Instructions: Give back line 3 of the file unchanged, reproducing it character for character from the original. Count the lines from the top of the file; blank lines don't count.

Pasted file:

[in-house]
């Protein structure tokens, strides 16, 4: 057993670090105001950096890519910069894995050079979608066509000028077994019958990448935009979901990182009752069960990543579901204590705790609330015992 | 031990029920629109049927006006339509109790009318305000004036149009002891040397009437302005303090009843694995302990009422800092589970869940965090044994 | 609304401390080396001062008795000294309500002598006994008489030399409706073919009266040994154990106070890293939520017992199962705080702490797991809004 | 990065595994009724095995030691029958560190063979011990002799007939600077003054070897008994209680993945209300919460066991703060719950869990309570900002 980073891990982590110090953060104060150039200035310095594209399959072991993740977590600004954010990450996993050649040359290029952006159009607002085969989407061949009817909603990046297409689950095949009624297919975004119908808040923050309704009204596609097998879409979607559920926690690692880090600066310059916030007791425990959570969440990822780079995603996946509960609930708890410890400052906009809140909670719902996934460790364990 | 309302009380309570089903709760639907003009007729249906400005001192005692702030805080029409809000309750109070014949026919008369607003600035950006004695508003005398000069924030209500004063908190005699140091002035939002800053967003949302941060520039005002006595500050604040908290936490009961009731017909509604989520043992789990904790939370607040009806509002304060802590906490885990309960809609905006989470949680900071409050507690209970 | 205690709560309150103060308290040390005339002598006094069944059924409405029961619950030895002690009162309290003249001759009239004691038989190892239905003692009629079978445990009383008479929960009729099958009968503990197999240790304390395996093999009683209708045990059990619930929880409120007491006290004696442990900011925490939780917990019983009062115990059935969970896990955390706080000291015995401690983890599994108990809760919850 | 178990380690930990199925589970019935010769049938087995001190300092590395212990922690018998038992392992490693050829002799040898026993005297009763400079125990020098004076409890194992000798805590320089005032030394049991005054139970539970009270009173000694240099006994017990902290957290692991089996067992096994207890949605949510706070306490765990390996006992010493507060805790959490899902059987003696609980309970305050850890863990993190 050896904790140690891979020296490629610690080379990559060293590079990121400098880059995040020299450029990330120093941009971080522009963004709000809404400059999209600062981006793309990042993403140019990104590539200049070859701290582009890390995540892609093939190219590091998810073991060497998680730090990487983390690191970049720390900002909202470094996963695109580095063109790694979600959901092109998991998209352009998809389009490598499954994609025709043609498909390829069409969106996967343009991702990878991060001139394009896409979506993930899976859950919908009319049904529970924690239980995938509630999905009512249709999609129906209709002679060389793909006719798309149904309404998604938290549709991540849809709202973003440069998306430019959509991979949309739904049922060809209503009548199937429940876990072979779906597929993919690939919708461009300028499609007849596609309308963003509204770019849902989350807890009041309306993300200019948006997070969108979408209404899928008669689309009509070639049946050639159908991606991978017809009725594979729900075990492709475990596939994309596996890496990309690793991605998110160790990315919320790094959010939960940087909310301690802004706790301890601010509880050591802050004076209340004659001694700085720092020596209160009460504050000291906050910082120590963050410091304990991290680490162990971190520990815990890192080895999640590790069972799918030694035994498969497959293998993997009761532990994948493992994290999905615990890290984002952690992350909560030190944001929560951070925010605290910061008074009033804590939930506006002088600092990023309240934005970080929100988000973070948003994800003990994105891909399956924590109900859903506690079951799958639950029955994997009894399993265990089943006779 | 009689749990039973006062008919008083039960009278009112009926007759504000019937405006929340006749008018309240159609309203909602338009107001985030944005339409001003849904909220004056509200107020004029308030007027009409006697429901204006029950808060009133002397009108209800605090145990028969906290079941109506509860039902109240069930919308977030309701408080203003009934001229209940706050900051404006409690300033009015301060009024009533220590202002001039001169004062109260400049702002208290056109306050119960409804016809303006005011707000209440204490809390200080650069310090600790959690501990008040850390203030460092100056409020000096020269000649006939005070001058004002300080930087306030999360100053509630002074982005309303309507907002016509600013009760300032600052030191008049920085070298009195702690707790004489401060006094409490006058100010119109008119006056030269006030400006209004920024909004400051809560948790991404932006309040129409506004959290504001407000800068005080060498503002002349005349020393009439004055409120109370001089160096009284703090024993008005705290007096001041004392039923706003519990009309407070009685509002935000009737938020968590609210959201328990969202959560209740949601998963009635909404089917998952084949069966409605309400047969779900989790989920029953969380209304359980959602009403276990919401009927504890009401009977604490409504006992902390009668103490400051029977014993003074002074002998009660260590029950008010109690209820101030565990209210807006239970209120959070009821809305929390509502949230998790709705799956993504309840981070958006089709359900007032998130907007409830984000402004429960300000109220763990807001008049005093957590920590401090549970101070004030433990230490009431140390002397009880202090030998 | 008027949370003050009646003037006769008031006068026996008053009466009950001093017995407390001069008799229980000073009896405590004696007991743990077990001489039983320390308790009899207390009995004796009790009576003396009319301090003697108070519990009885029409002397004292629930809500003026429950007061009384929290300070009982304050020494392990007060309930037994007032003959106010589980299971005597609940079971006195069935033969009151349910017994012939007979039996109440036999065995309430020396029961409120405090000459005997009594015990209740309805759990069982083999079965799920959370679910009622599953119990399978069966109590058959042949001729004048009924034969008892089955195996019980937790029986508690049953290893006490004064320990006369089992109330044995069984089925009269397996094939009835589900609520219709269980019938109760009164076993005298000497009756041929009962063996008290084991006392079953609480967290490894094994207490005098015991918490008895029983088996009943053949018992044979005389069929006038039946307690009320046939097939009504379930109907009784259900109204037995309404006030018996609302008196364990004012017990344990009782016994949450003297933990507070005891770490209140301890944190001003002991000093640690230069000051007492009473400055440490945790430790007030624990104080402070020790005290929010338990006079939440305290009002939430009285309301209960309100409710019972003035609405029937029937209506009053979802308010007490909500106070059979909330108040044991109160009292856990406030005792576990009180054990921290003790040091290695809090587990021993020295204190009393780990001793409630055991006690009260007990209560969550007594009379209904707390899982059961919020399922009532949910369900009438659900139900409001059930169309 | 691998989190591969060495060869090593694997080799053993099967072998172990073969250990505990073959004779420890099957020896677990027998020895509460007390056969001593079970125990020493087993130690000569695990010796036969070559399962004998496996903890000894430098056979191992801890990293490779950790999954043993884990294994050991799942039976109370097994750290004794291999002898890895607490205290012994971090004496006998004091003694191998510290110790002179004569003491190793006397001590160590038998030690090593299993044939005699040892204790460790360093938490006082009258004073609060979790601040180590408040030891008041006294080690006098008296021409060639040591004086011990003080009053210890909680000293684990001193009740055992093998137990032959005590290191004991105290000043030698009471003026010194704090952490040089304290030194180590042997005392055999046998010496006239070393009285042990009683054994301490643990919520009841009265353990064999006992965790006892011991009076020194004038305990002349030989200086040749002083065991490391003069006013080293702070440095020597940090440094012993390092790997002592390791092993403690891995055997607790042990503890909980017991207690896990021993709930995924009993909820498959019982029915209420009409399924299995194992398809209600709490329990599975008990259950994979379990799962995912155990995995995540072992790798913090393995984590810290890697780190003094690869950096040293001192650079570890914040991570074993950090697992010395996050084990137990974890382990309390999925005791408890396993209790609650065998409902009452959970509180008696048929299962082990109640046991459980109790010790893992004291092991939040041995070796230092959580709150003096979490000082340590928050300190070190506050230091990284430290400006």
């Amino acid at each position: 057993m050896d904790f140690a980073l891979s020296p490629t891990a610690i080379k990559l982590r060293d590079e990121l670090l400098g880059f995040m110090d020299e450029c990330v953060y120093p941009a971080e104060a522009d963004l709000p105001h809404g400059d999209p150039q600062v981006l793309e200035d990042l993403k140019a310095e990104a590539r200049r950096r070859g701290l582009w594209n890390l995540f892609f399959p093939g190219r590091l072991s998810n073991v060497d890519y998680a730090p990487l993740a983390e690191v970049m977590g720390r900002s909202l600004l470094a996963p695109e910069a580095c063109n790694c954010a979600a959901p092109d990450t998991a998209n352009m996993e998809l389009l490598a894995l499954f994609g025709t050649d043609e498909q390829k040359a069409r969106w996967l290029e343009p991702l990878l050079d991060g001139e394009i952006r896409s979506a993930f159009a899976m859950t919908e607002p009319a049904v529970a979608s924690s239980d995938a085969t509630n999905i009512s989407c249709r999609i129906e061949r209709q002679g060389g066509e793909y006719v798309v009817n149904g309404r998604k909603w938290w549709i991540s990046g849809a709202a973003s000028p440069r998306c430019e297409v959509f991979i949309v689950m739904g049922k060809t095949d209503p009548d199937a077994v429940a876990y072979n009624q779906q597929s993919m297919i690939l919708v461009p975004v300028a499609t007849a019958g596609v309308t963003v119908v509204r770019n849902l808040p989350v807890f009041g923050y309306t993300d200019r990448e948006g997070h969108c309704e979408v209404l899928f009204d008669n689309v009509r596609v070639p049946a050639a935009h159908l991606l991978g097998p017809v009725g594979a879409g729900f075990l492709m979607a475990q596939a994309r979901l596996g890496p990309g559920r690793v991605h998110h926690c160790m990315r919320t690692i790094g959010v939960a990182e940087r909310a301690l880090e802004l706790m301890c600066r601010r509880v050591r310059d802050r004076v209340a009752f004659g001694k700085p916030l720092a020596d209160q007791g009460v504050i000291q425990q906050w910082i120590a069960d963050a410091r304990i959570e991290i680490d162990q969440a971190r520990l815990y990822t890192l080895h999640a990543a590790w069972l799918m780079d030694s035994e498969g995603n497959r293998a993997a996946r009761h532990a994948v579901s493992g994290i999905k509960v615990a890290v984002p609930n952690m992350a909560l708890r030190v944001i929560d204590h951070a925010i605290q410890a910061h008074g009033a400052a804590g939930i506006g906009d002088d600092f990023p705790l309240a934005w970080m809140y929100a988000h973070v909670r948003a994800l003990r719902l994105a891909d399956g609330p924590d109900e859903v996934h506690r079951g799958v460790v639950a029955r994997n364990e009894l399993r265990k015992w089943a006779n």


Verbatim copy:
């Amino acid at each position: 057993m050896d904790f140690a980073l891979s020296p490629t891990a610690i080379k990559l982590r060293d590079e990121l670090l400098g880059f995040m110090d020299e450029c990330v953060y120093p941009a971080e104060a522009d963004l709000p105001h809404g400059d999209p150039q600062v981006l793309e200035d990042l993403k140019a310095e990104a590539r200049r950096r070859g701290l582009w594209n890390l995540f892609f399959p093939g190219r590091l072991s998810n073991v060497d890519y998680a730090p990487l993740a983390e690191v970049m977590g720390r900002s909202l600004l470094a996963p695109e910069a580095c063109n790694c954010a979600a959901p092109d990450t998991a998209n352009m996993e998809l389009l490598a894995l499954f994609g025709t050649d043609e498909q390829k040359a069409r969106w996967l290029e343009p991702l990878l050079d991060g001139e394009i952006r896409s979506a993930f159009a899976m859950t919908e607002p009319a049904v529970a979608s924690s239980d995938a085969t509630n999905i009512s989407c249709r999609i129906e061949r209709q002679g060389g066509e793909y006719v798309v009817n149904g309404r998604k909603w938290w549709i991540s990046g849809a709202a973003s000028p440069r998306c430019e297409v959509f991979i949309v689950m739904g049922k060809t095949d209503p009548d199937a077994v429940a876990y072979n009624q779906q597929s993919m297919i690939l919708v461009p975004v300028a499609t007849a019958g596609v309308t963003v119908v509204r770019n849902l808040p989350v807890f009041g923050y309306t993300d200019r990448e948006g997070h969108c309704e979408v209404l899928f009204d008669n689309v009509r596609v070639p049946a050639a935009h159908l991606l991978g097998p017809v009725g594979a879409g729900f075990l492709m979607a475990q596939a994309r979901l596996g890496p990309g559920r690793v991605h998110h926690c160790m990315r919320t690692i790094g959010v939960a990182e940087r909310a301690l880090e802004l706790m301890c600066r601010r509880v050591r310059d802050r004076v209340a009752f004659g001694k700085p916030l720092a020596d209160q007791g009460v504050i000291q425990q906050w910082i120590a069960d963050a410091r304990i959570e991290i680490d162990q969440a971190r520990l815990y990822t890192l080895h999640a990543a590790w069972l799918m780079d030694s035994e498969g995603n497959r293998a993997a996946r009761h532990a994948v579901s493992g994290i999905k509960v615990a890290v984002p609930n952690m992350a909560l708890r030190v944001i929560d204590h951070a925010i605290q410890a910061h008074g009033a400052a804590g939930i506006g906009d002088d600092f990023p705790l309240a934005w970080m809140y929100a988000h973070v909670r948003a994800l003990r719902l994105a891909d399956g609330p924590d109900e859903v996934h506690r079951g799958v460790v639950a029955r994997n364990e009894l399993r265990k015992w089943a006779n």